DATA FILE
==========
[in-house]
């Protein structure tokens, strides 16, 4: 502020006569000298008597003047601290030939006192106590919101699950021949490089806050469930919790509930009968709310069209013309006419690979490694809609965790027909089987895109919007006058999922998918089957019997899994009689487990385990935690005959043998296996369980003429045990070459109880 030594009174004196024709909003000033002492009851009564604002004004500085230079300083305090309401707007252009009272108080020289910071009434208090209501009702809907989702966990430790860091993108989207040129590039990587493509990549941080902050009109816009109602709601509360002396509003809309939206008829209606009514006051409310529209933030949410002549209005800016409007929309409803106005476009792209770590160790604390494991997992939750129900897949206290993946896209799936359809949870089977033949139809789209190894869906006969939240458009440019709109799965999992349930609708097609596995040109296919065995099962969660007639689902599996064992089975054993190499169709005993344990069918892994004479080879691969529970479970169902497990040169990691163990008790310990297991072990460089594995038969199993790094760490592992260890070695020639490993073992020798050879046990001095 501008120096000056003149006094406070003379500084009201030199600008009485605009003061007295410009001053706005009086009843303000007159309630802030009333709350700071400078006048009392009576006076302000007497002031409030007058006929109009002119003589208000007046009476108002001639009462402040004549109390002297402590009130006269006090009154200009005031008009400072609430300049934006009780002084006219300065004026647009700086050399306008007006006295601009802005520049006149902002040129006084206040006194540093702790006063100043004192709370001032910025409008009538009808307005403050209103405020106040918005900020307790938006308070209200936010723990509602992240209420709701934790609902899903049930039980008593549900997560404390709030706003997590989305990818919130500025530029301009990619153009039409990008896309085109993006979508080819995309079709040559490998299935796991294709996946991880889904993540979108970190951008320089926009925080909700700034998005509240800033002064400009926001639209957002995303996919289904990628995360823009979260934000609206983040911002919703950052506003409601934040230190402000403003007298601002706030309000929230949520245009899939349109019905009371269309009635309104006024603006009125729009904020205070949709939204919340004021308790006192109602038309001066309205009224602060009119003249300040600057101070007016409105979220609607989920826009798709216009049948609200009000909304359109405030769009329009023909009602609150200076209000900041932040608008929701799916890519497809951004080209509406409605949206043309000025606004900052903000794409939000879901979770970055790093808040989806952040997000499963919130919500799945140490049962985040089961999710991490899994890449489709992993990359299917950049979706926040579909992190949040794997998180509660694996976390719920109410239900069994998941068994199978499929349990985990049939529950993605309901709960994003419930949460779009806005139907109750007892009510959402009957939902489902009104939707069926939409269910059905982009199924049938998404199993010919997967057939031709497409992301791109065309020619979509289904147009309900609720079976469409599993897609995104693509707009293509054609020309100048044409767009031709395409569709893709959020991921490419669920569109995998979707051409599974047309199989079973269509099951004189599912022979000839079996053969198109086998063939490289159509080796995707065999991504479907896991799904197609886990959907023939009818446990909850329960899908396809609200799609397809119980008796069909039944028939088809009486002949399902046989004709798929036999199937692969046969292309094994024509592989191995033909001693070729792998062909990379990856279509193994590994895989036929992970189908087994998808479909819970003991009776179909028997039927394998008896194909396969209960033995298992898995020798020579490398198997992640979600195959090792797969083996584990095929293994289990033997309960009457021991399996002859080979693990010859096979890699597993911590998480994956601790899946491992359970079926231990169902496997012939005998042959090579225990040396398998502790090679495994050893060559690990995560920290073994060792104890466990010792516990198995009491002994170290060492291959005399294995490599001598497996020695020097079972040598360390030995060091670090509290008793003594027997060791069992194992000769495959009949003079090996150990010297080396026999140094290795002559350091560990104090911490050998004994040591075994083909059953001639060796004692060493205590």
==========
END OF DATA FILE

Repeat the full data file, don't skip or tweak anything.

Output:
[in-house]
């Protein structure tokens, strides 16, 4: 502020006569000298008597003047601290030939006192106590919101699950021949490089806050469930919790509930009968709310069209013309006419690979490694809609965790027909089987895109919007006058999922998918089957019997899994009689487990385990935690005959043998296996369980003429045990070459109880 030594009174004196024709909003000033002492009851009564604002004004500085230079300083305090309401707007252009009272108080020289910071009434208090209501009702809907989702966990430790860091993108989207040129590039990587493509990549941080902050009109816009109602709601509360002396509003809309939206008829209606009514006051409310529209933030949410002549209005800016409007929309409803106005476009792209770590160790604390494991997992939750129900897949206290993946896209799936359809949870089977033949139809789209190894869906006969939240458009440019709109799965999992349930609708097609596995040109296919065995099962969660007639689902599996064992089975054993190499169709005993344990069918892994004479080879691969529970479970169902497990040169990691163990008790310990297991072990460089594995038969199993790094760490592992260890070695020639490993073992020798050879046990001095 501008120096000056003149006094406070003379500084009201030199600008009485605009003061007295410009001053706005009086009843303000007159309630802030009333709350700071400078006048009392009576006076302000007497002031409030007058006929109009002119003589208000007046009476108002001639009462402040004549109390002297402590009130006269006090009154200009005031008009400072609430300049934006009780002084006219300065004026647009700086050399306008007006006295601009802005520049006149902002040129006084206040006194540093702790006063100043004192709370001032910025409008009538009808307005403050209103405020106040918005900020307790938006308070209200936010723990509602992240209420709701934790609902899903049930039980008593549900997560404390709030706003997590989305990818919130500025530029301009990619153009039409990008896309085109993006979508080819995309079709040559490998299935796991294709996946991880889904993540979108970190951008320089926009925080909700700034998005509240800033002064400009926001639209957002995303996919289904990628995360823009979260934000609206983040911002919703950052506003409601934040230190402000403003007298601002706030309000929230949520245009899939349109019905009371269309009635309104006024603006009125729009904020205070949709939204919340004021308790006192109602038309001066309205009224602060009119003249300040600057101070007016409105979220609607989920826009798709216009049948609200009000909304359109405030769009329009023909009602609150200076209000900041932040608008929701799916890519497809951004080209509406409605949206043309000025606004900052903000794409939000879901979770970055790093808040989806952040997000499963919130919500799945140490049962985040089961999710991490899994890449489709992993990359299917950049979706926040579909992190949040794997998180509660694996976390719920109410239900069994998941068994199978499929349990985990049939529950993605309901709960994003419930949460779009806005139907109750007892009510959402009957939902489902009104939707069926939409269910059905982009199924049938998404199993010919997967057939031709497409992301791109065309020619979509289904147009309900609720079976469409599993897609995104693509707009293509054609020309100048044409767009031709395409569709893709959020991921490419669920569109995998979707051409599974047309199989079973269509099951004189599912022979000839079996053969198109086998063939490289159509080796995707065999991504479907896991799904197609886990959907023939009818446990909850329960899908396809609200799609397809119980008796069909039944028939088809009486002949399902046989004709798929036999199937692969046969292309094994024509592989191995033909001693070729792998062909990379990856279509193994590994895989036929992970189908087994998808479909819970003991009776179909028997039927394998008896194909396969209960033995298992898995020798020579490398198997992640979600195959090792797969083996584990095929293994289990033997309960009457021991399996002859080979693990010859096979890699597993911590998480994956601790899946491992359970079926231990169902496997012939005998042959090579225990040396398998502790090679495994050893060559690990995560920290073994060792104890466990010792516990198995009491002994170290060492291959005399294995490599001598497996020695020097079972040598360390030995060091670090509290008793003594027997060791069992194992000769495959009949003079090996150990010297080396026999140094290795002559350091560990104090911490050998004994040591075994083909059953001639060796004692060493205590």